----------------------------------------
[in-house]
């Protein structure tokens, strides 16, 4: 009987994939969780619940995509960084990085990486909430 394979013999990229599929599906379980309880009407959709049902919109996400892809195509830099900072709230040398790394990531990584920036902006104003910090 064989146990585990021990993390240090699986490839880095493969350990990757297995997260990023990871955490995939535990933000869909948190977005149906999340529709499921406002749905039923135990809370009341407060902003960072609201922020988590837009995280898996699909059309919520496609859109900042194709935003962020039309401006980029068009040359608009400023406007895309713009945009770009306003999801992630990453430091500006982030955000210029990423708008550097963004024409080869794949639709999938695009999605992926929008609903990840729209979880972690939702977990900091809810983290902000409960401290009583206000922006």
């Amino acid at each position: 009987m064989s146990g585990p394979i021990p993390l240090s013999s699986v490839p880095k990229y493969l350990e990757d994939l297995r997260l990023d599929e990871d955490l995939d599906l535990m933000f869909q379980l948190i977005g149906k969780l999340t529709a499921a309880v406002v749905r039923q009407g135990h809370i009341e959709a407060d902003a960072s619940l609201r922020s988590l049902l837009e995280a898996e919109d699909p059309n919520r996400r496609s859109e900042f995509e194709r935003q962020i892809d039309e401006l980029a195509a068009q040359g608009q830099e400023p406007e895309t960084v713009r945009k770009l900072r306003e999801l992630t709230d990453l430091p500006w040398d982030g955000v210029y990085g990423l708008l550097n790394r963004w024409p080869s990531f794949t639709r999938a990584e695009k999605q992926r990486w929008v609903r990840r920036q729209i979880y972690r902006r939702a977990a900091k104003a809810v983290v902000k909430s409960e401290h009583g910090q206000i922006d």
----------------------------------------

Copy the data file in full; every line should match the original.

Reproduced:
[in-house]
């Protein structure tokens, strides 16, 4: 009987994939969780619940995509960084990085990486909430 394979013999990229599929599906379980309880009407959709049902919109996400892809195509830099900072709230040398790394990531990584920036902006104003910090 064989146990585990021990993390240090699986490839880095493969350990990757297995997260990023990871955490995939535990933000869909948190977005149906999340529709499921406002749905039923135990809370009341407060902003960072609201922020988590837009995280898996699909059309919520496609859109900042194709935003962020039309401006980029068009040359608009400023406007895309713009945009770009306003999801992630990453430091500006982030955000210029990423708008550097963004024409080869794949639709999938695009999605992926929008609903990840729209979880972690939702977990900091809810983290902000409960401290009583206000922006």
């Amino acid at each position: 009987m064989s146990g585990p394979i021990p993390l240090s013999s699986v490839p880095k990229y493969l350990e990757d994939l297995r997260l990023d599929e990871d955490l995939d599906l535990m933000f869909q379980l948190i977005g149906k969780l999340t529709a499921a309880v406002v749905r039923q009407g135990h809370i009341e959709a407060d902003a960072s619940l609201r922020s988590l049902l837009e995280a898996e919109d699909p059309n919520r996400r496609s859109e900042f995509e194709r935003q962020i892809d039309e401006l980029a195509a068009q040359g608009q830099e400023p406007e895309t960084v713009r945009k770009l900072r306003e999801l992630t709230d990453l430091p500006w040398d982030g955000v210029y990085g990423l708008l550097n790394r963004w024409p080869s990531f794949t639709r999938a990584e695009k999605q992926r990486w929008v609903r990840r920036q729209i979880y972690r902006r939702a977990a900091k104003a809810v983290v902000k909430s409960e401290h009583g910090q206000i922006d």